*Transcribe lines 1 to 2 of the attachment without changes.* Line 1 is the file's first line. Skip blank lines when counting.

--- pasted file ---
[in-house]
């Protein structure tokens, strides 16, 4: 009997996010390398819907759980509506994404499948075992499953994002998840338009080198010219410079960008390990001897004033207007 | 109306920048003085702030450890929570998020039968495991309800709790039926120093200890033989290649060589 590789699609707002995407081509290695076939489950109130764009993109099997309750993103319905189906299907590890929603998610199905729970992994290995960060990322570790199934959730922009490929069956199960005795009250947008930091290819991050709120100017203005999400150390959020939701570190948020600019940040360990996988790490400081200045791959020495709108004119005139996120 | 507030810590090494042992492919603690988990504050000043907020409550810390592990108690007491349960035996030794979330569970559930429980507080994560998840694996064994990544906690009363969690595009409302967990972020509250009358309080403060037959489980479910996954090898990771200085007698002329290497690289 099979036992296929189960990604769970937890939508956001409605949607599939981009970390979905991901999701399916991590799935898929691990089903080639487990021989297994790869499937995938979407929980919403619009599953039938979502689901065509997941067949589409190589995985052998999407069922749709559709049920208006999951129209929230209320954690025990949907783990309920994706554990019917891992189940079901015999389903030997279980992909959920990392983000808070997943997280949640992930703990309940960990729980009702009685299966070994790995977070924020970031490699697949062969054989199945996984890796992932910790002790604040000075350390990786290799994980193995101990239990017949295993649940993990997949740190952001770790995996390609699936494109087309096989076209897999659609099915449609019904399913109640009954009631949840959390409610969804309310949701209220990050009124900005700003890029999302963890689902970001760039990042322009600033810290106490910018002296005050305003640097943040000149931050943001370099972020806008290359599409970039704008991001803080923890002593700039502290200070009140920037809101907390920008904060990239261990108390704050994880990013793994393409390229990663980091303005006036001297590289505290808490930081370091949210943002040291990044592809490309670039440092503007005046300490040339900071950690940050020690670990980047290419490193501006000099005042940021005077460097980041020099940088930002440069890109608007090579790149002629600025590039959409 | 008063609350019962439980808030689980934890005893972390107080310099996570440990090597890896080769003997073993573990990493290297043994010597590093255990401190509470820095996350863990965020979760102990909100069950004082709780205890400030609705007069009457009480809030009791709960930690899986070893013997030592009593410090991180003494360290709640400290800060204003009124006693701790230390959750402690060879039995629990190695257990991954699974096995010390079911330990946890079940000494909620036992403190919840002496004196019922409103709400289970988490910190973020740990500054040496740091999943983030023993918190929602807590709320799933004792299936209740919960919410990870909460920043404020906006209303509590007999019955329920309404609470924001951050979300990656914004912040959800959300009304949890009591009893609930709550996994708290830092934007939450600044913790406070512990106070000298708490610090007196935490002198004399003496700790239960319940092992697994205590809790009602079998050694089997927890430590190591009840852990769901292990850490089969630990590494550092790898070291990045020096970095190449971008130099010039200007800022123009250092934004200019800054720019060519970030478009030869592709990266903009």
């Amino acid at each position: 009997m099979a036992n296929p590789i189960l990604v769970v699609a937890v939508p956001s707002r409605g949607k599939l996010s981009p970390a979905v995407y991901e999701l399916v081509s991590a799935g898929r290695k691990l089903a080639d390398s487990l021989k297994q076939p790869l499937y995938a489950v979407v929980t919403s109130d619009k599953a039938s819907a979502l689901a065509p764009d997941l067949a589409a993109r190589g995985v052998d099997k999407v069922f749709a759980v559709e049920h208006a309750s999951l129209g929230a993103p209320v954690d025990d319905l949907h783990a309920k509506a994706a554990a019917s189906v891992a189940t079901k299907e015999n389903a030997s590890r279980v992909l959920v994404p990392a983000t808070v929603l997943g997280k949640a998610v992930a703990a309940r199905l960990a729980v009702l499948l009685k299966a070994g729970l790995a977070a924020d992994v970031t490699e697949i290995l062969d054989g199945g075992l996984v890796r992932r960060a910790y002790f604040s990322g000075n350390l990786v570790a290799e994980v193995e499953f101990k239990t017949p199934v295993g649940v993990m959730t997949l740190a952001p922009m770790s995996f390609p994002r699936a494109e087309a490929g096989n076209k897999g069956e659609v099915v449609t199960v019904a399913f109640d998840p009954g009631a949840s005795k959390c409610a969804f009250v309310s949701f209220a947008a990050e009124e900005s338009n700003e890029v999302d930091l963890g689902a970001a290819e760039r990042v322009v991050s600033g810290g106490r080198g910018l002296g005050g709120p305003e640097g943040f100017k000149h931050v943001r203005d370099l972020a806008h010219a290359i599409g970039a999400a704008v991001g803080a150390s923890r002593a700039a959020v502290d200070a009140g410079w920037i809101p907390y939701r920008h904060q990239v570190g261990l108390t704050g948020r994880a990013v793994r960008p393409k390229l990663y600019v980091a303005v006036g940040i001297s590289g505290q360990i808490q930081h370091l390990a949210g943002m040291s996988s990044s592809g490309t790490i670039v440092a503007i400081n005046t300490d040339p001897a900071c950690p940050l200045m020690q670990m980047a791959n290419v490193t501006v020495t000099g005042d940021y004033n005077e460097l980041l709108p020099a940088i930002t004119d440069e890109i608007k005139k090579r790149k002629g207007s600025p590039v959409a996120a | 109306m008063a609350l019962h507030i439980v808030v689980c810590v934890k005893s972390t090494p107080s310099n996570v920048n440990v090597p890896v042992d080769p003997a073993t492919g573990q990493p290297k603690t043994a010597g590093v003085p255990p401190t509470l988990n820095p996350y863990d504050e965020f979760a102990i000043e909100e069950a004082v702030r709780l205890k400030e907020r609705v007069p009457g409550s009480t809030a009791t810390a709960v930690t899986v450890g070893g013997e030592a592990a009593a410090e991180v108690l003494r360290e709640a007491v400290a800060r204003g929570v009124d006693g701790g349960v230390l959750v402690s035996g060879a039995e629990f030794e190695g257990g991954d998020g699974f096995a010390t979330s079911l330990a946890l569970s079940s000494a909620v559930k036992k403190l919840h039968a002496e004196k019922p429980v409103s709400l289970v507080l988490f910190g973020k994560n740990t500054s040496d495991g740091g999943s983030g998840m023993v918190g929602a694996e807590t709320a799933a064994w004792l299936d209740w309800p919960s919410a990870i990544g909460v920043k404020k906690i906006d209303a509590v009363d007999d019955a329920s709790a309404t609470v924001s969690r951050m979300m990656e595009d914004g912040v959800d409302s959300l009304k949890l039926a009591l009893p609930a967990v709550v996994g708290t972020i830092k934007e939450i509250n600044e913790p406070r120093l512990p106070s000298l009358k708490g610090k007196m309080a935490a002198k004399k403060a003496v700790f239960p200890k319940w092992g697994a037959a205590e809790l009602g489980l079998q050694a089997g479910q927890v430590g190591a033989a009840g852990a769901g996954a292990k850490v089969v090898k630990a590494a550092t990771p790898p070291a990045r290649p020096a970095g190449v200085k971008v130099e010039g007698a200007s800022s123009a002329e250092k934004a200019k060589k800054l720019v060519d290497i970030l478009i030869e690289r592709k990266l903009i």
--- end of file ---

[in-house]
């Protein structure tokens, strides 16, 4: 009997996010390398819907759980509506994404499948075992499953994002998840338009080198010219410079960008390990001897004033207007 | 109306920048003085702030450890929570998020039968495991309800709790039926120093200890033989290649060589 590789699609707002995407081509290695076939489950109130764009993109099997309750993103319905189906299907590890929603998610199905729970992994290995960060990322570790199934959730922009490929069956199960005795009250947008930091290819991050709120100017203005999400150390959020939701570190948020600019940040360990996988790490400081200045791959020495709108004119005139996120 | 507030810590090494042992492919603690988990504050000043907020409550810390592990108690007491349960035996030794979330569970559930429980507080994560998840694996064994990544906690009363969690595009409302967990972020509250009358309080403060037959489980479910996954090898990771200085007698002329290497690289 099979036992296929189960990604769970937890939508956001409605949607599939981009970390979905991901999701399916991590799935898929691990089903080639487990021989297994790869499937995938979407929980919403619009599953039938979502689901065509997941067949589409190589995985052998999407069922749709559709049920208006999951129209929230209320954690025990949907783990309920994706554990019917891992189940079901015999389903030997279980992909959920990392983000808070997943997280949640992930703990309940960990729980009702009685299966070994790995977070924020970031490699697949062969054989199945996984890796992932910790002790604040000075350390990786290799994980193995101990239990017949295993649940993990997949740190952001770790995996390609699936494109087309096989076209897999659609099915449609019904399913109640009954009631949840959390409610969804309310949701209220990050009124900005700003890029999302963890689902970001760039990042322009600033810290106490910018002296005050305003640097943040000149931050943001370099972020806008290359599409970039704008991001803080923890002593700039502290200070009140920037809101907390920008904060990239261990108390704050994880990013793994393409390229990663980091303005006036001297590289505290808490930081370091949210943002040291990044592809490309670039440092503007005046300490040339900071950690940050020690670990980047290419490193501006000099005042940021005077460097980041020099940088930002440069890109608007090579790149002629600025590039959409 | 008063609350019962439980808030689980934890005893972390107080310099996570440990090597890896080769003997073993573990990493290297043994010597590093255990401190509470820095996350863990965020979760102990909100069950004082709780205890400030609705007069009457009480809030009791709960930690899986070893013997030592009593410090991180003494360290709640400290800060204003009124006693701790230390959750402690060879039995629990190695257990991954699974096995010390079911330990946890079940000494909620036992403190919840002496004196019922409103709400289970988490910190973020740990500054040496740091999943983030023993918190929602807590709320799933004792299936209740919960919410990870909460920043404020906006209303509590007999019955329920309404609470924001951050979300990656914004912040959800959300009304949890009591009893609930709550996994708290830092934007939450600044913790406070512990106070000298708490610090007196935490002198004399003496700790239960319940092992697994205590809790009602079998050694089997927890430590190591009840852990769901292990850490089969630990590494550092790898070291990045020096970095190449971008130099010039200007800022123009250092934004200019800054720019060519970030478009030869592709990266903009």